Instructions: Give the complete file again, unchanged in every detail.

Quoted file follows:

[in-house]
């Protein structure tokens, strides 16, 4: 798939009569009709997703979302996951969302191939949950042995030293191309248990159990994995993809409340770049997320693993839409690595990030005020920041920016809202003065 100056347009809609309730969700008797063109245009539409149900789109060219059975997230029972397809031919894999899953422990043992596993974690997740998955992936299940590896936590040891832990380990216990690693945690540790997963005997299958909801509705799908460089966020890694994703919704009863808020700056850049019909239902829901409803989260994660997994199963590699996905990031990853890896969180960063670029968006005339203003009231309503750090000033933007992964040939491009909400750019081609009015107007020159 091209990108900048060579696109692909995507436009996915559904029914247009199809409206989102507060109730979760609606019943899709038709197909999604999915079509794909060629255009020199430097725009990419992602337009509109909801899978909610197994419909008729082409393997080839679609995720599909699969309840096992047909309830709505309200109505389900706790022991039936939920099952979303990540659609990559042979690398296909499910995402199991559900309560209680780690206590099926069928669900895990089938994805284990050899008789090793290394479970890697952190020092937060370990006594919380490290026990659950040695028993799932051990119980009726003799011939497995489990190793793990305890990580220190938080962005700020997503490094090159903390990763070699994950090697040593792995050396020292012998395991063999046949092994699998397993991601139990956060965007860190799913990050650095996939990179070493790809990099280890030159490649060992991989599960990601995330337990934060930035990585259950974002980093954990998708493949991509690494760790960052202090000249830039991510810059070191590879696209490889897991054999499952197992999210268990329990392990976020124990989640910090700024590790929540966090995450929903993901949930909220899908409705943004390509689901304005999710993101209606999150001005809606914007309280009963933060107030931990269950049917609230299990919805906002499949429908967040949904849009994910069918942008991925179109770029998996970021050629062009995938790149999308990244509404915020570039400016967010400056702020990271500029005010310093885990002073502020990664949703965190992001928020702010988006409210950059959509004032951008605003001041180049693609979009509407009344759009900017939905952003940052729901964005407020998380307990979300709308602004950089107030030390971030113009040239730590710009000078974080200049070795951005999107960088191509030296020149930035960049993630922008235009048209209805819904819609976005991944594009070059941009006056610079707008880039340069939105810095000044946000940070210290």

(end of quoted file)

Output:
[in-house]
């Protein structure tokens, strides 16, 4: 798939009569009709997703979302996951969302191939949950042995030293191309248990159990994995993809409340770049997320693993839409690595990030005020920041920016809202003065 100056347009809609309730969700008797063109245009539409149900789109060219059975997230029972397809031919894999899953422990043992596993974690997740998955992936299940590896936590040891832990380990216990690693945690540790997963005997299958909801509705799908460089966020890694994703919704009863808020700056850049019909239902829901409803989260994660997994199963590699996905990031990853890896969180960063670029968006005339203003009231309503750090000033933007992964040939491009909400750019081609009015107007020159 091209990108900048060579696109692909995507436009996915559904029914247009199809409206989102507060109730979760609606019943899709038709197909999604999915079509794909060629255009020199430097725009990419992602337009509109909801899978909610197994419909008729082409393997080839679609995720599909699969309840096992047909309830709505309200109505389900706790022991039936939920099952979303990540659609990559042979690398296909499910995402199991559900309560209680780690206590099926069928669900895990089938994805284990050899008789090793290394479970890697952190020092937060370990006594919380490290026990659950040695028993799932051990119980009726003799011939497995489990190793793990305890990580220190938080962005700020997503490094090159903390990763070699994950090697040593792995050396020292012998395991063999046949092994699998397993991601139990956060965007860190799913990050650095996939990179070493790809990099280890030159490649060992991989599960990601995330337990934060930035990585259950974002980093954990998708493949991509690494760790960052202090000249830039991510810059070191590879696209490889897991054999499952197992999210268990329990392990976020124990989640910090700024590790929540966090995450929903993901949930909220899908409705943004390509689901304005999710993101209606999150001005809606914007309280009963933060107030931990269950049917609230299990919805906002499949429908967040949904849009994910069918942008991925179109770029998996970021050629062009995938790149999308990244509404915020570039400016967010400056702020990271500029005010310093885990002073502020990664949703965190992001928020702010988006409210950059959509004032951008605003001041180049693609979009509407009344759009900017939905952003940052729901964005407020998380307990979300709308602004950089107030030390971030113009040239730590710009000078974080200049070795951005999107960088191509030296020149930035960049993630922008235009048209209805819904819609976005991944594009070059941009006056610079707008880039340069939105810095000044946000940070210290």